The scene is a snack-'n'-puke truck stop in the middle of New Mexico. The Captain, Tito, Pincushion, Big Time, and myself were sitting at a table, trying to enjoy our lunch while Ass-Master General farted up a storm. I don't remember the exact comment that was made -- there were so many good one-liners throughout the trip -- but half of The Captain's lunch ended up flying out of his nose and mouth and onto a nearby table. This was the start of one of the best road trips I'd ever had.

For 22 hours, I drove with this rowdy bunch all the way to Round Rock, Texas, for Texas Heatwave 2001. When we arrived at our hotel, we were greeted by quite a few fun-loving mini-truckers that made the trek to Texas for one of the year's best shows. We were a day early and still the local hotels were mobbed with custom-truck builders and owners.

Friday night was spent hanging out in our hotel's parking lot, catching up on old times with people we hadn't seen since the last show. It also seemed to be the epicenter of activity that evening because a non-stop flow of cruisers rolled through the lot, each one putting on a good smoke-'n'-spark show for us. This lasted late into the evening until the cops came and made everyone retire to their hotel rooms.

On Saturday, the show began at Dell Diamond, a new venue for Texas Heatwave. The baseball field's parking lot provided ample room for all of the magnificent show trucks, vendors, and activities. Throughout the day, a DJ spun tunes as professional freestyle BMX'ers performed stunts on a huge quarter pipe and vendors gave out T-shirts to anyone that could get close enough to the stage.

One nice aspect of the show was the weather that seemed slightly cooler than years past. This made jocking all of the minis at the show a bit more enjoyable for everyone. One of the cooler minis in the show was a flamed Nissan Hardbody that sported a Nissan Frontier front end and suicide doors. We also stared at a Chevy S-10 that had a Lincoln Navigator front end cut and smoothed into its cab. Front end swaps seemed to be the hot ticket in Texas that day, and these two trucks were at the forefront of this trend.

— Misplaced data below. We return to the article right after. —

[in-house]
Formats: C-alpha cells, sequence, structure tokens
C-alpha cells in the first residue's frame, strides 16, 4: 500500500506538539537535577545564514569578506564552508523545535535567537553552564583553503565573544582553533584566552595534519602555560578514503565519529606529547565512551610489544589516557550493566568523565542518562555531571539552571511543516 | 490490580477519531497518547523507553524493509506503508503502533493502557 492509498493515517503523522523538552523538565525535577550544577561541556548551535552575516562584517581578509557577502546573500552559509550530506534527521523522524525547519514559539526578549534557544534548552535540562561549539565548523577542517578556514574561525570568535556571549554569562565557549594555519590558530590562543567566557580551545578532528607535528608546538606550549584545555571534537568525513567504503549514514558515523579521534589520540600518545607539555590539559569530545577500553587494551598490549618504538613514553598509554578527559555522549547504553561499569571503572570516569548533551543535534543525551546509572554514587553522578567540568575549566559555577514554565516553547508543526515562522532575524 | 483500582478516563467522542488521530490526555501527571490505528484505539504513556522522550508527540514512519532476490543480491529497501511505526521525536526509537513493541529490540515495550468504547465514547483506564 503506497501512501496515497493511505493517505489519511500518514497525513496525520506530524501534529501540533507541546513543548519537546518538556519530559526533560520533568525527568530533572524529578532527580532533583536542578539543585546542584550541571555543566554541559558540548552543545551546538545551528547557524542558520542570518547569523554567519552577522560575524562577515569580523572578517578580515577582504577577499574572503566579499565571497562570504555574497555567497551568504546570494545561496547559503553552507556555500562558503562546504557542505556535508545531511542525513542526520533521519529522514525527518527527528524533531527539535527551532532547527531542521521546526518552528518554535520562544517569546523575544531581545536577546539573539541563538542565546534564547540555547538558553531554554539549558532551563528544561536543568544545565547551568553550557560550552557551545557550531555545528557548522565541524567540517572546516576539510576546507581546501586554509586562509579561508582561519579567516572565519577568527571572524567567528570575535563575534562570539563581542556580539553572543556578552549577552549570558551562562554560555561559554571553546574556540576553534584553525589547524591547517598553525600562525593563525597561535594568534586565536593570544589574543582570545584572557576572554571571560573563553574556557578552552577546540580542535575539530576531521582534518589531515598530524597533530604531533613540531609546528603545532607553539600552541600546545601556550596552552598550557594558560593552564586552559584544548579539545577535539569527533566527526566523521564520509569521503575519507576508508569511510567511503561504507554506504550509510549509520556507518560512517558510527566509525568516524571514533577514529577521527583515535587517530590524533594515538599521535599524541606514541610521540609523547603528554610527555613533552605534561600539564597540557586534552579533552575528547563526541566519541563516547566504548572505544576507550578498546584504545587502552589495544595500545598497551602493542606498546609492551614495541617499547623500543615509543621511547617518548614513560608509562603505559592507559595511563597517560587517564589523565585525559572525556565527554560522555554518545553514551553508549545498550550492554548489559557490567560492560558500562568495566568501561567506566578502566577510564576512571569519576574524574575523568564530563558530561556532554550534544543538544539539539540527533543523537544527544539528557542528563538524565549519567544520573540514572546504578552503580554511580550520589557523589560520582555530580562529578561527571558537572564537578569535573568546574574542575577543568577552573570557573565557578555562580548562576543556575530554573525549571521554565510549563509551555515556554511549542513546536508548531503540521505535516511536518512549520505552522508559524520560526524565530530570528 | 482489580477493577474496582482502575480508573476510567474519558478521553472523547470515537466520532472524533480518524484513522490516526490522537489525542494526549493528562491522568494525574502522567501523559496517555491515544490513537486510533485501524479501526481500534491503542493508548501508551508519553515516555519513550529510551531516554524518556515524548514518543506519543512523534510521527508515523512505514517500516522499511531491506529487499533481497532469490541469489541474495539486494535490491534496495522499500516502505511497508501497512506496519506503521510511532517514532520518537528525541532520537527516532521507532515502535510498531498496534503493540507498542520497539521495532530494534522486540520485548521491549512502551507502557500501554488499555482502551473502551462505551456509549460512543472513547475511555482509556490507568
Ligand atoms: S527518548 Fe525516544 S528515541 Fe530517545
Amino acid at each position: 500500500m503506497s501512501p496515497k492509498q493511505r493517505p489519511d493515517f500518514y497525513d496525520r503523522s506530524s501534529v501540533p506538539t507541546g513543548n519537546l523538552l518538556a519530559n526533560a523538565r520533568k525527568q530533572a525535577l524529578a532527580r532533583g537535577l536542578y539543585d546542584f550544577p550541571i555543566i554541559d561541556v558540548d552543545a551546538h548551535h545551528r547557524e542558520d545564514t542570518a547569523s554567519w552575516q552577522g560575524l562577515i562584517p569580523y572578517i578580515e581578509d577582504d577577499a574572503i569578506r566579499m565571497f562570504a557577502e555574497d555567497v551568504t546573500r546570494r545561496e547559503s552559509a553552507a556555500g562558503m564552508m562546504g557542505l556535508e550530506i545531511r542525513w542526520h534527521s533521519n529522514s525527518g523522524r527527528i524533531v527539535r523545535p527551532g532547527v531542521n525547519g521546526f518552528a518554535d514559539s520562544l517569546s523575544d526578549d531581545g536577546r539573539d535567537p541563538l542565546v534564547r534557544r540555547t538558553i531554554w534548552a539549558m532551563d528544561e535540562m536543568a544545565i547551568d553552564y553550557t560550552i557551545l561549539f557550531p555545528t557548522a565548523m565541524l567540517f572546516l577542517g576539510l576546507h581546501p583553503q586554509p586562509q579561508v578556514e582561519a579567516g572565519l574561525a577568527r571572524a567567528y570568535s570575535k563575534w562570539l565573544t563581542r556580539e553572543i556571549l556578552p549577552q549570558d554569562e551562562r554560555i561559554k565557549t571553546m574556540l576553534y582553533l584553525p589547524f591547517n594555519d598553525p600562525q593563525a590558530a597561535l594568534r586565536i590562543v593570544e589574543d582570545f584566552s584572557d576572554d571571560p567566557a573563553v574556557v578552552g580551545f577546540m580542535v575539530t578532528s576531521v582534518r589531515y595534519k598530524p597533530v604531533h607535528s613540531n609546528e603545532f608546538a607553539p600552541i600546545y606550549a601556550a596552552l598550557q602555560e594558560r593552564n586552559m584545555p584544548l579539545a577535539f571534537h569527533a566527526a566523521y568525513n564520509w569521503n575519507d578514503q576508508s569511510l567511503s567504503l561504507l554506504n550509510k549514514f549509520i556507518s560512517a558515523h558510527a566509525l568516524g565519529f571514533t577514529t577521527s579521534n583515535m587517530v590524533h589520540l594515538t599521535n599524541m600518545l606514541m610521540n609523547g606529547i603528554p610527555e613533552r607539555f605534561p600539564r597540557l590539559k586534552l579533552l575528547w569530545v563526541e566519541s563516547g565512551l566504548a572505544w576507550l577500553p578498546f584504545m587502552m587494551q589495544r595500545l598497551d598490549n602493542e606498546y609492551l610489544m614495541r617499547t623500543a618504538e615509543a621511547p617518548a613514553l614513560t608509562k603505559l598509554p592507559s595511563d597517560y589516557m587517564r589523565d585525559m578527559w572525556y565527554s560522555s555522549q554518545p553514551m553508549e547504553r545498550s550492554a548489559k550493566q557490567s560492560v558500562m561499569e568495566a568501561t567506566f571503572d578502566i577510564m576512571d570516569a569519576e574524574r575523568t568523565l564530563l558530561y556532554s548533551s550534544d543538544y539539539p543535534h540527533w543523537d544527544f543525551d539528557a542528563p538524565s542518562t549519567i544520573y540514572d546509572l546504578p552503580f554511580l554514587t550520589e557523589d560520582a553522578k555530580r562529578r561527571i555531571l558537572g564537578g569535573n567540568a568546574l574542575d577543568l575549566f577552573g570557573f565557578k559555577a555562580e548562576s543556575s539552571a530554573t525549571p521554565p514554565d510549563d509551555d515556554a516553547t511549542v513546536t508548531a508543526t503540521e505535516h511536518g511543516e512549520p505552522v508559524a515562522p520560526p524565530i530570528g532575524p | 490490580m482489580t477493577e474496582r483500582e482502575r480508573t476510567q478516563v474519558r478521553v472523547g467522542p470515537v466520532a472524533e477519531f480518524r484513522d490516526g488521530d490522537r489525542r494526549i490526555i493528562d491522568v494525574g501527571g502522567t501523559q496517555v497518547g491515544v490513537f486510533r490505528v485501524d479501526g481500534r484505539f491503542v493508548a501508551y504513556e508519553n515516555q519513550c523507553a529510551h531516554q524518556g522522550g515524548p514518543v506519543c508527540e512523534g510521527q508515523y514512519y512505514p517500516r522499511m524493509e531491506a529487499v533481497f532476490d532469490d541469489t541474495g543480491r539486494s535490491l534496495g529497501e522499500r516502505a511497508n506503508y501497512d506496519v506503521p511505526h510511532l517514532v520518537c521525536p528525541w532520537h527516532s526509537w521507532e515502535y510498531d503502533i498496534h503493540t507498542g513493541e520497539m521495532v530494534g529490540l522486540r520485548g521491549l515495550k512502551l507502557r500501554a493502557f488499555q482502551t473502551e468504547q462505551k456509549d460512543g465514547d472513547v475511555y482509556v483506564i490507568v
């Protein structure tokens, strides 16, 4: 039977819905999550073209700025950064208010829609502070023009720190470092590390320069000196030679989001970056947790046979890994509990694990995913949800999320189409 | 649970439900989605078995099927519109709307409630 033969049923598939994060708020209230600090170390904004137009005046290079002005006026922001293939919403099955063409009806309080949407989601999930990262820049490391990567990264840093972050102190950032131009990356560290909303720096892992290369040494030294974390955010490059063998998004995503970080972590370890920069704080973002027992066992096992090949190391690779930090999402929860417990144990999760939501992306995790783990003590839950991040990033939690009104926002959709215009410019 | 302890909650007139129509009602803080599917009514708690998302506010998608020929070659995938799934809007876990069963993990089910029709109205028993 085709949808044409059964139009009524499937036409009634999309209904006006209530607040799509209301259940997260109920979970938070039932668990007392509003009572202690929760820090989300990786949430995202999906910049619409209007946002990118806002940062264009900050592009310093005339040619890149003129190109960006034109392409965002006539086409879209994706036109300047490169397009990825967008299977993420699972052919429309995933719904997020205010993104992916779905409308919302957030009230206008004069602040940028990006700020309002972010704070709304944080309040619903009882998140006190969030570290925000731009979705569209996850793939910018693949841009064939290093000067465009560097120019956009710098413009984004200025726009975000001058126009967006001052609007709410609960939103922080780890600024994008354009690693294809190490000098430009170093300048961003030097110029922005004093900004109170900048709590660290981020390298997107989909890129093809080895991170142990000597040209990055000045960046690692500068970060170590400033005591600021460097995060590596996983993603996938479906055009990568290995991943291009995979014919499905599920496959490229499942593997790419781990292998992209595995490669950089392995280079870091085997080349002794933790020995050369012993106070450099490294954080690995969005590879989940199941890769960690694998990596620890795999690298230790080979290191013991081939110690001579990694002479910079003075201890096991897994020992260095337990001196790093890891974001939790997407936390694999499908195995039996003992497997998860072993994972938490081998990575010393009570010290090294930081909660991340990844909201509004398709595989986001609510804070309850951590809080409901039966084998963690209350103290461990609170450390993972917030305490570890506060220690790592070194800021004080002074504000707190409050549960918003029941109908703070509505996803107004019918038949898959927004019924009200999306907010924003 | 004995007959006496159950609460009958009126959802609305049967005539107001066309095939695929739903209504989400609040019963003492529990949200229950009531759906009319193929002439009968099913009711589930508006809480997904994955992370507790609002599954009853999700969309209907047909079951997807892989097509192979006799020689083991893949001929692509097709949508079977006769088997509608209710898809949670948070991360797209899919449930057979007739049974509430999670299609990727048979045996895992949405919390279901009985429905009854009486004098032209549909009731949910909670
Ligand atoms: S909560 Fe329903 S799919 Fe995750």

We finished out the day by walking over to the other side of the show, which brought us into the center of car-audio competition in the form of a dB drag race. There we sat in awe as vehicle after vehicle punched the living daylights out of their windshields with deafening bass notes. Saturday night was a carbon copy of Friday evening on a larger scale.

Not only was there a party going on at our hotel, but there were several other parties that we journeyed to. Each parking lot seemed rowdier than the next until we arrived at the last one, which was shut down by the local police. It seems that they didn't see the humor in parking lot fast-food tray surfing like the rest of the party people did.

Sunday morning came and we made our way back to the showgrounds. The blur that was Saturday's show faded away because a new crop of minis that we'd not seen the previous day arrived for us to burn film on. If there was any kind of judging going on, we didn't notice it because we were so busy checking out all the new awesome rides at the show. As quick as the day began it was over, and everyone filed into the stadium seats for the trophy presentation. To actually sit down in the shade during a trophy ceremony was a new experience for mini-truckers, and we're sure it was appreciated.

The show was a huge success and the only problem we saw was the overzealous police that gave everyone leaving the showgrounds a rude awakening in the form of some bogus tickets. You can bet that we'll be making the long trip back to Texas again next year to see more insane customs and have the time of our lives.